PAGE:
5. ian : If the negative feelings about ourselves that are associated with a memory are what makes that memory troublesome, then learning to accept ourselves unconditionally and recognising that all thoughts and feelings which we may have will lead us to towards wholeness if we don’t try to censor or repress them can mean that the barrier to remembering will be removed and the memories will come back of their own accord. Someone whose thinking has helped me a great deal is the theatrical improvisation teacher Keith Johnstone in his book Impro : Improvisation and the Theatre. Although ostensibly about theatrical improvisation he talks about ways to open the mind to creativity. During group improvisations dark subject matter often comes naturally to the surface followed by unexpected feelings of love and tenderness. What I’ve learned from this is that, while a person can dig around in their subconscious in therapy for years and only make slow progress, in a situation were the individual feels safe and surrenders himself or herself to spontaneous thought processes, it is possible to release the demons and rediscover the soul without a lot of the effort. It is the sense of being safe and accepted which opens the door. And another aspect of Johnstone’s approach is avoidance of analysis of the contents of an improvisation, as analysis constipates the creative process. So sometimes if we target something as a problem, such a difficult memory, and we try to ask ourselves why, we may be hindering our progress.

  6. Ian : Actually, to pick up the bear hunt analogy, what I’m suggesting is that it may not always be necessary to hunt the bears. If we leave the door to our house open and put a large jar of honey on our living room table we may be able to sit comfortably reading a good book and sipping a glass of wine and wait for the bears to come to us. :o)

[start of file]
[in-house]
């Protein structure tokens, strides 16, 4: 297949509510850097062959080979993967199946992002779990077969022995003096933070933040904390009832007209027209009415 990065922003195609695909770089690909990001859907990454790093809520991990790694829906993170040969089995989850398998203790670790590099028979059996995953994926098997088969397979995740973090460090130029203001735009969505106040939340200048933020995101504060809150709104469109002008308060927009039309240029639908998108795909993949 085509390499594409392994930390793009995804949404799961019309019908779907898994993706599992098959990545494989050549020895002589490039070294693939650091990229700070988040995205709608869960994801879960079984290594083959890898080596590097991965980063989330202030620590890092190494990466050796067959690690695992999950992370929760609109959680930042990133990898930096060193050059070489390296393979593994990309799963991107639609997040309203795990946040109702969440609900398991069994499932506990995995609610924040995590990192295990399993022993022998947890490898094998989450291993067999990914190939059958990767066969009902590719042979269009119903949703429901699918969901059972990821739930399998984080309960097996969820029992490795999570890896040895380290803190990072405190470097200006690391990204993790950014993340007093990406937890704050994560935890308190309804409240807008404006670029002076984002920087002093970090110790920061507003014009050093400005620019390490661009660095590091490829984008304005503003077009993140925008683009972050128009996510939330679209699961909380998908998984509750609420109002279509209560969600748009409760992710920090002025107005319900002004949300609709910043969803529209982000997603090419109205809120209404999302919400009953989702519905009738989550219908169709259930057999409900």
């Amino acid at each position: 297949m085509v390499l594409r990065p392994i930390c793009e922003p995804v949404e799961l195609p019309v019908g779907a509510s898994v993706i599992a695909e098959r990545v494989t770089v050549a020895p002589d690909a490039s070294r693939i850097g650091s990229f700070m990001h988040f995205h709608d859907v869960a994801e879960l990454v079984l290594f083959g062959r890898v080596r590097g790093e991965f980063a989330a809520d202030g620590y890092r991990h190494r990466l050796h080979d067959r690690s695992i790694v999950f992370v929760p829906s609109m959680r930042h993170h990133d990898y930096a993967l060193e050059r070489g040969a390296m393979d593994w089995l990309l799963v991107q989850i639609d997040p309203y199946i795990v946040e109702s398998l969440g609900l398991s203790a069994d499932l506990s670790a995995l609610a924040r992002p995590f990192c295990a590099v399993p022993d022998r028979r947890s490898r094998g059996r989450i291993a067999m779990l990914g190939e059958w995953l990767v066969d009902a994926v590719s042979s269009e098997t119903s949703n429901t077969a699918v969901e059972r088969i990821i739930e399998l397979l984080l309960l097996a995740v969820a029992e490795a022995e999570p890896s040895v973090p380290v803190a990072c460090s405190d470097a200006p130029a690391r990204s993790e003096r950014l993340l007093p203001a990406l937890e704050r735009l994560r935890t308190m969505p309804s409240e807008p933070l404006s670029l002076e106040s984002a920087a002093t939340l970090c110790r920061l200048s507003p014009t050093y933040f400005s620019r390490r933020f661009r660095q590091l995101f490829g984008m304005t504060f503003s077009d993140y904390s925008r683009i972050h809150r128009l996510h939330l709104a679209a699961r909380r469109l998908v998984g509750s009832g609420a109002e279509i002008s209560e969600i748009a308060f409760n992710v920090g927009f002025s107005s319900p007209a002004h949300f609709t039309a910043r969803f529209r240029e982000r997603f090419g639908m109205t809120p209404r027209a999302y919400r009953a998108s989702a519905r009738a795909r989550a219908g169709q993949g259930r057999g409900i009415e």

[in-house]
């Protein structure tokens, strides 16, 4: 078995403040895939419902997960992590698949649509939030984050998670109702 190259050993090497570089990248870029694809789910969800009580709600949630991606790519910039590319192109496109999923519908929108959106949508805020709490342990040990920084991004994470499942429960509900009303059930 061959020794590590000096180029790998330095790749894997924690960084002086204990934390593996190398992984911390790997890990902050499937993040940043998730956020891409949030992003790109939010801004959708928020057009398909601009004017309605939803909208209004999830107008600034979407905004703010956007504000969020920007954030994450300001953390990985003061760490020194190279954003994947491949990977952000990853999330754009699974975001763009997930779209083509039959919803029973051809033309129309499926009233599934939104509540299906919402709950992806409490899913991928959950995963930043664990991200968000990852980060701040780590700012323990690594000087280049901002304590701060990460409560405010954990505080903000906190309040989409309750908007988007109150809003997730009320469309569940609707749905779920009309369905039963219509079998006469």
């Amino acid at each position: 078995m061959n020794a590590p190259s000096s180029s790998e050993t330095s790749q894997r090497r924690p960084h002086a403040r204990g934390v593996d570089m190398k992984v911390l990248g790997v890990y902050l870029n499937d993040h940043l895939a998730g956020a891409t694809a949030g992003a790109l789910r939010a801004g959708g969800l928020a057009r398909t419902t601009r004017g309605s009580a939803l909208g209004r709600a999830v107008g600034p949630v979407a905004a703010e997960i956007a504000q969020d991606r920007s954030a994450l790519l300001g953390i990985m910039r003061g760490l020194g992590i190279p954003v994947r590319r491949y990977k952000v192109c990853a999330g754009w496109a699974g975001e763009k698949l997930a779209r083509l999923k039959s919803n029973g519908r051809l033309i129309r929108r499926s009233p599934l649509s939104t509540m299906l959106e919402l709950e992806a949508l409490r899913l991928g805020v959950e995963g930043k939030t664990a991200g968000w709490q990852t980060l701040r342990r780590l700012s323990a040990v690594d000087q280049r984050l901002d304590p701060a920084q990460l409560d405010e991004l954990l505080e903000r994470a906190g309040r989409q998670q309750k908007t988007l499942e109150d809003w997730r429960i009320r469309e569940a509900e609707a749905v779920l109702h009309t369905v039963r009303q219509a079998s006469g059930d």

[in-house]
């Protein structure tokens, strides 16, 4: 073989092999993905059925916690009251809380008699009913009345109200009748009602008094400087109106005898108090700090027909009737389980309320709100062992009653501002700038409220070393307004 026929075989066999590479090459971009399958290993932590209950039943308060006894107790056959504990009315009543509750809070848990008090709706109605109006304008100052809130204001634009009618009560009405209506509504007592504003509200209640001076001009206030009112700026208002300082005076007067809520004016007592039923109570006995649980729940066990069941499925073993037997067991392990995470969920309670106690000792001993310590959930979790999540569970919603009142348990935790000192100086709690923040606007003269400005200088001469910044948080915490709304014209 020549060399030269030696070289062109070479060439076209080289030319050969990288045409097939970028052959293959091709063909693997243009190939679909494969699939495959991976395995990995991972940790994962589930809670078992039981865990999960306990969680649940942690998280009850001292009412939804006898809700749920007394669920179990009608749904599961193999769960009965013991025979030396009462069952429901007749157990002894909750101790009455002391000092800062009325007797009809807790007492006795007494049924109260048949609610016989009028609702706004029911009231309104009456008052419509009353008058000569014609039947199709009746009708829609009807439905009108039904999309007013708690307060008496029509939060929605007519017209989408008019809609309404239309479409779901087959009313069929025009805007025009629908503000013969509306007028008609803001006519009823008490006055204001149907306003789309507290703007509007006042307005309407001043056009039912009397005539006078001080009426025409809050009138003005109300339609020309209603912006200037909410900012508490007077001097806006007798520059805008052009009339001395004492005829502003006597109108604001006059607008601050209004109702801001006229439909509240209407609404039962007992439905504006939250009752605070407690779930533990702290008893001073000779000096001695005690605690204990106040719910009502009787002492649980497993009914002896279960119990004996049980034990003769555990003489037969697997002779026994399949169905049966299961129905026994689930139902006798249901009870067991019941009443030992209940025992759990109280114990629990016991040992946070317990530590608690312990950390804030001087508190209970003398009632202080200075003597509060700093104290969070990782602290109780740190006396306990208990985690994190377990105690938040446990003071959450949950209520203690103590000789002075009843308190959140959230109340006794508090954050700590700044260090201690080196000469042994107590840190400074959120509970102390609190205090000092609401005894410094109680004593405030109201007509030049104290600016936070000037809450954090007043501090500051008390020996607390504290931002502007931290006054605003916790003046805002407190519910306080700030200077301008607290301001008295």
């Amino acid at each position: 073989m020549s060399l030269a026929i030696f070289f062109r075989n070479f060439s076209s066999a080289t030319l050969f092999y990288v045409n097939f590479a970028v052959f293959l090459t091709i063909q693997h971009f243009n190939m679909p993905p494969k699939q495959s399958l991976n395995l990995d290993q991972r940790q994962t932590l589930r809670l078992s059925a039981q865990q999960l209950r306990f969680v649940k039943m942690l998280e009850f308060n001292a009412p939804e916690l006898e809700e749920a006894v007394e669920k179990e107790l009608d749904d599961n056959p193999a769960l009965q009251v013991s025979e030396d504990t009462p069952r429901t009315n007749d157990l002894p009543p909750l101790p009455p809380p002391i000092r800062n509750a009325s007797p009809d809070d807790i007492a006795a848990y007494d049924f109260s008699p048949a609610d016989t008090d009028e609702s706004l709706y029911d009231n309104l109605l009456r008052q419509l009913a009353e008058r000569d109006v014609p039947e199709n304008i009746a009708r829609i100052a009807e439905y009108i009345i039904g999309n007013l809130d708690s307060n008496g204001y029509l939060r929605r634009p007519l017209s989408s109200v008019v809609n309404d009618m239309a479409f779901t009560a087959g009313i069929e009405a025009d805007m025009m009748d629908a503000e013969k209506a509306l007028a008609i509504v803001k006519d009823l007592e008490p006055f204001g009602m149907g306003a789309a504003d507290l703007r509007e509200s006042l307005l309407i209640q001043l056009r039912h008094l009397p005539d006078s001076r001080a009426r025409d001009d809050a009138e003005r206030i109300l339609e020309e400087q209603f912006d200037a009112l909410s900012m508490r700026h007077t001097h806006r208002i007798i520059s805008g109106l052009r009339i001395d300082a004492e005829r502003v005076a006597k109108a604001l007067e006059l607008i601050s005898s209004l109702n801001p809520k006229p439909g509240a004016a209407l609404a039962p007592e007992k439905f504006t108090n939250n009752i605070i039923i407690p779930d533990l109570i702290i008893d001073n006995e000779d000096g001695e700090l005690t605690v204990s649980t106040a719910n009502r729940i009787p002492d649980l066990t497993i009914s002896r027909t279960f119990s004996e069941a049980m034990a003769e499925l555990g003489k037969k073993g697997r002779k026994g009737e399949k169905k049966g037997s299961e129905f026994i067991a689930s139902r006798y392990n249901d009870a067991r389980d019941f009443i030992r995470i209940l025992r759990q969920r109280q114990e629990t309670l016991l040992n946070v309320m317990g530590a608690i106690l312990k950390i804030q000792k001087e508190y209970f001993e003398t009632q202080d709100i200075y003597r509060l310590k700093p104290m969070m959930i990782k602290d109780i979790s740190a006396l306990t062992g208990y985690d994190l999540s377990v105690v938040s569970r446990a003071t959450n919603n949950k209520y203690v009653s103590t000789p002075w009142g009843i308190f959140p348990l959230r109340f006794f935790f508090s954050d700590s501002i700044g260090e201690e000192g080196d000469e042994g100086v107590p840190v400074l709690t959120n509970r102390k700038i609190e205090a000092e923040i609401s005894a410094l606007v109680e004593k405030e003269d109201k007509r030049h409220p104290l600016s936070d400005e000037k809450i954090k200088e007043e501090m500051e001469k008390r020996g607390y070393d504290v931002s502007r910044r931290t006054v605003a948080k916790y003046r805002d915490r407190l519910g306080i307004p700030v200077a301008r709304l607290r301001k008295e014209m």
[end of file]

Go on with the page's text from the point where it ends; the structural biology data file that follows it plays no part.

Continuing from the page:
7. ian says:

    I can certainly see a place for this, and have experienced it in my life too. Thank you.

  8. Cyra says:

    I find myself wondering if my memories are true. My life until my late 20s was very painful and I don’t acknowledge many memories. What was I really like? Was anything about my parents true? I lost 1 sister when I was 15 and my other sister when I was 20. For a long time I’ve thought of them as the sisters I never knew. My parents have passed away in the last 18 months and I am realizing that I didn’t know them either. It has become the family I never knew. The outer facade of the lovely family while living in the hidden anger and abuse. Never really talking about issues or feelings. Till the very end. My last time spent with my mother, she pretended that it was just an ordinary visit. When I left, she went to bed and died 3 days later. Was it always just pretend?